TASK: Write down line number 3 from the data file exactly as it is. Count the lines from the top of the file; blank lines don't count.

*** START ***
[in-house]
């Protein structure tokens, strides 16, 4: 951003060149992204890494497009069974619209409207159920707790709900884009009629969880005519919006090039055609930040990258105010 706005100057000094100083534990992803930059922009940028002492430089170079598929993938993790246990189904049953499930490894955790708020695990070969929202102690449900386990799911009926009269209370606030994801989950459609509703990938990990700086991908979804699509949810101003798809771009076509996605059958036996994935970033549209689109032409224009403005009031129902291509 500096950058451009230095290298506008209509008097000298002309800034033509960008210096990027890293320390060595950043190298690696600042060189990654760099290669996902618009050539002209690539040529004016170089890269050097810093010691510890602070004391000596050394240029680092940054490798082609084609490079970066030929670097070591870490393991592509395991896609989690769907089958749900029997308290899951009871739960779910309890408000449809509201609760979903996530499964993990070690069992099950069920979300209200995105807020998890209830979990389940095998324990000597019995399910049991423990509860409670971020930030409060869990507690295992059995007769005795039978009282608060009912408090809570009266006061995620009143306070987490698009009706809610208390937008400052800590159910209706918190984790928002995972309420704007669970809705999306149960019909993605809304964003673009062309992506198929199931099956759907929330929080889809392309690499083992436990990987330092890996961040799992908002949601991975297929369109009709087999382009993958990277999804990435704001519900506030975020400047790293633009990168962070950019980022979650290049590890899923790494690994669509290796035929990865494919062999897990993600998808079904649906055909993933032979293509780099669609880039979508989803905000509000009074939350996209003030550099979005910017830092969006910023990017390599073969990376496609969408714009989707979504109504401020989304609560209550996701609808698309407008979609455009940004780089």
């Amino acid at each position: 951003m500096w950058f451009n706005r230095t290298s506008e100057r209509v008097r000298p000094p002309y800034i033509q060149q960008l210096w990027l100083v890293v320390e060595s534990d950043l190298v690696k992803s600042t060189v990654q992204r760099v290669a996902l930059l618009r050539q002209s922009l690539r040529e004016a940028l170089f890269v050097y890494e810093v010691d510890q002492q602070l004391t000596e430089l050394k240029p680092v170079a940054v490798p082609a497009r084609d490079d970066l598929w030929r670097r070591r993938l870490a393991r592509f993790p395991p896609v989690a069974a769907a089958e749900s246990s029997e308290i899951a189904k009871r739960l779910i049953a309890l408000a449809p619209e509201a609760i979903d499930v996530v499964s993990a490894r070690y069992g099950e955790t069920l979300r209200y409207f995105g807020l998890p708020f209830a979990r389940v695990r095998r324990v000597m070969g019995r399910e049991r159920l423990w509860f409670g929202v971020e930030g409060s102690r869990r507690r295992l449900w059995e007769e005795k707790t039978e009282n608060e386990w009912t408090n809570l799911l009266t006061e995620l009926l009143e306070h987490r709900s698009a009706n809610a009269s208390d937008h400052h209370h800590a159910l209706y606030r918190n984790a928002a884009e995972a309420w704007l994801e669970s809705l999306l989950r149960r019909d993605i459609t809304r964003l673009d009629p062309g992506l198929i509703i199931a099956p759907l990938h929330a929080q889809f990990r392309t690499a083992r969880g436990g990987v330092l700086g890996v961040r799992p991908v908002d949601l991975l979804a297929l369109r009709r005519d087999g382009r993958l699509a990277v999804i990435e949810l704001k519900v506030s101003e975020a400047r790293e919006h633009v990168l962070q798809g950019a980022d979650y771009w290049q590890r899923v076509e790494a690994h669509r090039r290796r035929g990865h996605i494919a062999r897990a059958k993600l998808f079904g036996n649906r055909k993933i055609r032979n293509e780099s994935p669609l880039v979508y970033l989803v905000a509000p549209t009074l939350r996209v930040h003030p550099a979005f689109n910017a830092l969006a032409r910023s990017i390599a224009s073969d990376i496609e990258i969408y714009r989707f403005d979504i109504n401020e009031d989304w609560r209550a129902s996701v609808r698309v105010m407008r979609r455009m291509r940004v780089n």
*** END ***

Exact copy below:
């Amino acid at each position: 951003m500096w950058f451009n706005r230095t290298s506008e100057r209509v008097r000298p000094p002309y800034i033509q060149q960008l210096w990027l100083v890293v320390e060595s534990d950043l190298v690696k992803s600042t060189v990654q992204r760099v290669a996902l930059l618009r050539q002209s922009l690539r040529e004016a940028l170089f890269v050097y890494e810093v010691d510890q002492q602070l004391t000596e430089l050394k240029p680092v170079a940054v490798p082609a497009r084609d490079d970066l598929w030929r670097r070591r993938l870490a393991r592509f993790p395991p896609v989690a069974a769907a089958e749900s246990s029997e308290i899951a189904k009871r739960l779910i049953a309890l408000a449809p619209e509201a609760i979903d499930v996530v499964s993990a490894r070690y069992g099950e955790t069920l979300r209200y409207f995105g807020l998890p708020f209830a979990r389940v695990r095998r324990v000597m070969g019995r399910e049991r159920l423990w509860f409670g929202v971020e930030g409060s102690r869990r507690r295992l449900w059995e007769e005795k707790t039978e009282n608060e386990w009912t408090n809570l799911l009266t006061e995620l009926l009143e306070h987490r709900s698009a009706n809610a009269s208390d937008h400052h209370h800590a159910l209706y606030r918190n984790a928002a884009e995972a309420w704007l994801e669970s809705l999306l989950r149960r019909d993605i459609t809304r964003l673009d009629p062309g992506l198929i509703i199931a099956p759907l990938h929330a929080q889809f990990r392309t690499a083992r969880g436990g990987v330092l700086g890996v961040r799992p991908v908002d949601l991975l979804a297929l369109r009709r005519d087999g382009r993958l699509a990277v999804i990435e949810l704001k519900v506030s101003e975020a400047r790293e919006h633009v990168l962070q798809g950019a980022d979650y771009w290049q590890r899923v076509e790494a690994h669509r090039r290796r035929g990865h996605i494919a062999r897990a059958k993600l998808f079904g036996n649906r055909k993933i055609r032979n293509e780099s994935p669609l880039v979508y970033l989803v905000a509000p549209t009074l939350r996209v930040h003030p550099a979005f689109n910017a830092l969006a032409r910023s990017i390599a224009s073969d990376i496609e990258i969408y714009r989707f403005d979504i109504n401020e009031d989304w609560r209550a129902s996701v609808r698309v105010m407008r979609r455009m291509r940004v780089n």